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Re: The lost meaning of the HTTP protocol in URIs

From: Bjoern Hoehrmann <derhoermi@gmx.net>
Date: Thu, 18 Sep 2003 00:00:18 +0200
To: Sandro Hawke <sandro@w3.org>
Cc: www-tag@w3.org
Message-ID: <3f8bc855.1587728813@smtp.bjoern.hoehrmann.de>

* Sandro Hawke wrote:
>> >> > http://www.w3.org/1999/xslt
>> >> http://www.w3.org/1999/XSLT/Transform
>> > http://www.w3.org/1999/XSL/Transform
>> And now let's try to type the RDF Namespace URI Reference...
>What would you like it to do?

I just wonder why W3C has no Namespace URI Reference policy that ensures
that these are easy to remember and easy to use by the community. Some
contain a reference to a year which is sometimes the year of publication
of the first draft, the latest draft, the recommendation, sometimes they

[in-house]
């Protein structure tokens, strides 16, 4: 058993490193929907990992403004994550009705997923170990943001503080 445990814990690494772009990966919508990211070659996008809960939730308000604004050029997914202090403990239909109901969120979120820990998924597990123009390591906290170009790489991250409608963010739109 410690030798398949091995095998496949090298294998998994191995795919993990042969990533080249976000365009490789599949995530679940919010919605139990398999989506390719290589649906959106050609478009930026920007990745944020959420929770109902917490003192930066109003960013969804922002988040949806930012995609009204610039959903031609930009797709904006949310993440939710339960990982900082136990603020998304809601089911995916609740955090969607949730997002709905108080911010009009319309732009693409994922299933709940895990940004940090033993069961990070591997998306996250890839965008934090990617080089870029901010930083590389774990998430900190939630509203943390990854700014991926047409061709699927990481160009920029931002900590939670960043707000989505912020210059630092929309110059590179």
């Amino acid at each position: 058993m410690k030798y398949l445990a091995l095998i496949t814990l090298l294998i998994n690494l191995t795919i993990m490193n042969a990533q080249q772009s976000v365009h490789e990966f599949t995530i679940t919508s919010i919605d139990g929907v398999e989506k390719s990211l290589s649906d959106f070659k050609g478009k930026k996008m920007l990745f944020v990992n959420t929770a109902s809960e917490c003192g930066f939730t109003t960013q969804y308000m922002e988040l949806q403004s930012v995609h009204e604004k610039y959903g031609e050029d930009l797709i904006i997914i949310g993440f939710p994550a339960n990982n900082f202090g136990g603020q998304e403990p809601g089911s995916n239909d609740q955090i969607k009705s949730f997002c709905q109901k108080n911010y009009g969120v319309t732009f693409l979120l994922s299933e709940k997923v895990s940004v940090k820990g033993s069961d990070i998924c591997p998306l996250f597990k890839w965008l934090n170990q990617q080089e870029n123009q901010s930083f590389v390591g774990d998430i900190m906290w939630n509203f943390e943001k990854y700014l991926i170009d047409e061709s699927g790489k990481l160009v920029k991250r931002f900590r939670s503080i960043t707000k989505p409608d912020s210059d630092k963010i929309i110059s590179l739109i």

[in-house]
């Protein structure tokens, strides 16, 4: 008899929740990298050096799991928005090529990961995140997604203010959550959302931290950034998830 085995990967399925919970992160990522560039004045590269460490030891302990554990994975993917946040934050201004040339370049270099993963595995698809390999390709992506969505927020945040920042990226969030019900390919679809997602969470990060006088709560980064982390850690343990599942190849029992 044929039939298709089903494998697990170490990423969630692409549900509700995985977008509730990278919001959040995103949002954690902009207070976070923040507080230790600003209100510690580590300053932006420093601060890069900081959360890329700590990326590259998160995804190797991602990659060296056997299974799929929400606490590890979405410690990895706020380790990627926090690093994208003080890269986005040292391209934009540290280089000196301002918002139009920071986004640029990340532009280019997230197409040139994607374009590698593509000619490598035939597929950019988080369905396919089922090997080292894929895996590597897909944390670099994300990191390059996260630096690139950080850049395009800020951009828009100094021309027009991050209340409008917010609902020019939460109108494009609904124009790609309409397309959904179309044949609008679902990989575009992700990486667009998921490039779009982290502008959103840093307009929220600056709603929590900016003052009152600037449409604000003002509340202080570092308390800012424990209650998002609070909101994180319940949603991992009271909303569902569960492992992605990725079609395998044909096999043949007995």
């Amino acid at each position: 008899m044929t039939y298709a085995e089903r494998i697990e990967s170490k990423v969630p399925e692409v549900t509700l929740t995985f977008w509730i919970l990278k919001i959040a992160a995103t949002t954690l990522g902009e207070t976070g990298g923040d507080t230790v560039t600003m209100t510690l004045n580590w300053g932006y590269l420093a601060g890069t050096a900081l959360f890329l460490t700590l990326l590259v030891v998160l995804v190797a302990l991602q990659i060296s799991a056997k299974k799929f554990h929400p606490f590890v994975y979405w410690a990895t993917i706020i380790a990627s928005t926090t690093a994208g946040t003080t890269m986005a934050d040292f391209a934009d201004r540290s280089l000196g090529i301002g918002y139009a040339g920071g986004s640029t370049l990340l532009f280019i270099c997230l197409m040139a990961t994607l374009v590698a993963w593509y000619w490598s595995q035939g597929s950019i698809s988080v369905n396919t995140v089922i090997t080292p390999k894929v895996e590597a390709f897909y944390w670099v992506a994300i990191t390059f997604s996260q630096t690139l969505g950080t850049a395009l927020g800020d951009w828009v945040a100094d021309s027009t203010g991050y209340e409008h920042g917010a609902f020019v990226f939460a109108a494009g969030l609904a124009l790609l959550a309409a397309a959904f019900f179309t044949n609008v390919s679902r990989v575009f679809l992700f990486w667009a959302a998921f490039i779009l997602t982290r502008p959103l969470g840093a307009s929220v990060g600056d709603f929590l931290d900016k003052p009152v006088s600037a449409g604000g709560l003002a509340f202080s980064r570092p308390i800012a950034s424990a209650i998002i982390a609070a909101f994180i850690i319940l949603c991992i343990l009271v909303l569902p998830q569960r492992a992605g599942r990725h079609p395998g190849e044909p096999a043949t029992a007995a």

contain a month, sometimes they do not, sometimes a day, some have
version numbers, some have dashes, some use all-lowercase, some use
all-uppercase, some use mixed or camel case, some have a trailing slash,
some have a trailing hash, some technologies use different namespaces
for different versions, some use the same, ...

I neither understand why P3P is at /P3P/, RDF at /RDF/, PICS at /PICS/
QA at /QA/, WAI at /WAI/ but TAG at /2001/tag/ on the W3C web site, just
as if anyone cared that the TAG had been formed in 2001; W3C URI design
seems more and more stupid.
Received on Wednesday, 17 September 2003 18:00:32 UTC

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